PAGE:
Of course, it might have been there for getting remedy, but whether it was or wasn't, why, that's why I did math.
I thank the Court for listening to my argument.
Chief Justice Earl Warren: Mr. Strauss.
Argument of Peter L. Strauss
Mr. Peter L. Strauss: Mr. Chief Justice and may it please the Court.
I think, at the outset, there are perhaps a couple of factual matters that I should mention.
The indictment, which was brought against petitioner in 1953 or 1954 and on which he was originally convicted, specified as a period of the offenses for which he was convicted -- the fraud offenses for which he was convicted, the same period on which the injunction, in which this contempt violation is based.
And so, as far as we know at least, there's not a question of his having continued after 1952, when this injunction was entered, to violate the Act leading at that point then to a conviction.
There is some indication in the record at page 231, I believe, it's not reproduced in the appendix, that in the 37 months proceeding the contempt violation or the adjudication of contempt in this case, the petitioner was able to earn or obtain something in the order of $37,000 from various people from whom he had solicited funds.
He did that principally through advertisements in the Tulsa, Oklahoma Daily World.
These advertisements profit -- excuse me, promised a high level or earnings in a rather short period of time.
It's true that the transaction was couched in terms of a note, but the Trial Court found, and there is no contest to that here, of course, that this was really a thin disguise.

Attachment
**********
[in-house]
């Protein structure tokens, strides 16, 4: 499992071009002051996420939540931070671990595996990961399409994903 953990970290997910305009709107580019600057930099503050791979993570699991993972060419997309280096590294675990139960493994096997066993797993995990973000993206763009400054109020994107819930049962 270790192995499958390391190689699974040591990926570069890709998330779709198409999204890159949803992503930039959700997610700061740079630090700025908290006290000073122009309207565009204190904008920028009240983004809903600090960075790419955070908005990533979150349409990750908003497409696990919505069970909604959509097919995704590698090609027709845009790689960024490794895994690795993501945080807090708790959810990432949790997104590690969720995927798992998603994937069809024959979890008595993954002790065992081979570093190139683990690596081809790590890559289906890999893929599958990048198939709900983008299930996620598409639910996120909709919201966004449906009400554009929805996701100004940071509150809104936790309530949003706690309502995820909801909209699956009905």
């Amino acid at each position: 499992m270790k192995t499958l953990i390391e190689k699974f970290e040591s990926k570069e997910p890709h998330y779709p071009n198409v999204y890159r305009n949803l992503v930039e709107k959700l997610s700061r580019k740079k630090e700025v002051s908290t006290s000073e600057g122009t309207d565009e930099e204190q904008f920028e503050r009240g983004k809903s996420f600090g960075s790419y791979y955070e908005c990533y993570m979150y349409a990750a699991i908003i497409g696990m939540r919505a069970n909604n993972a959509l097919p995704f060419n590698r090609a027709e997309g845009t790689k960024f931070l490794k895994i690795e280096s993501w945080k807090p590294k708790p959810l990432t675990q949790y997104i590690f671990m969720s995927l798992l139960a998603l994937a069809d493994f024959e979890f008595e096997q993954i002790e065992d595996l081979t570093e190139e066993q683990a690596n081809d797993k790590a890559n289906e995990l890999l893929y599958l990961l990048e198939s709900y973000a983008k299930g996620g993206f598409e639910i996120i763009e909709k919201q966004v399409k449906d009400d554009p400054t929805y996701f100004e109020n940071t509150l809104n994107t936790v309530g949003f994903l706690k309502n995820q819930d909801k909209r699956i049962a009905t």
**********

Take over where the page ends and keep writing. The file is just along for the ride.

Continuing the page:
The petitioner had no intention of repaying the note he gave and that, consequently, the transaction should be viewed as, in effect, a violation of the injunction which the SCC had obtained against him in 1952.
And, I will only -- I'd be on that, that while the injunction was obtained by default, there is no question that petitioner was not, in the first place, served, of course, before the injunction proceedings and, in the second place, personally served with a copy of the injunction after the injunction was entered.
I should also say, what should be quite clear, that petitioner is not and never has been subject either to a three year jail term or to the threat of such a term.
The judgment of the District Court used the following words.
“It is a judge that imposition of sentence be suspended, and the defendant is hereby placed on probation for a period of three years from this date.”
That's in the appendix at page 24, and you can find language to the same effect in the Court order at pages 25 and 27 of the appendix.
The Court's reference to impos -- suspension of the imposition of sentence indicates that it was acting according to Section 3651 of Title 18 and, therefore, that it had imposed no sentence.
The government's view of this case, particularly since it arose after this Court's decision in Cheff versus Schnackenberg, this Court's decision came down on June 6, the order to show cause was issued on June 16, 1966, the hearing on the jury demand was held in July 22, and the final order of sentence came on September 1.
So that, the government's position is that once that case had been decided, in effect, any time a jury demand was refused by a Federal Court in a contempt case, the Court was thereby ruling that it would try the case as a petty offense.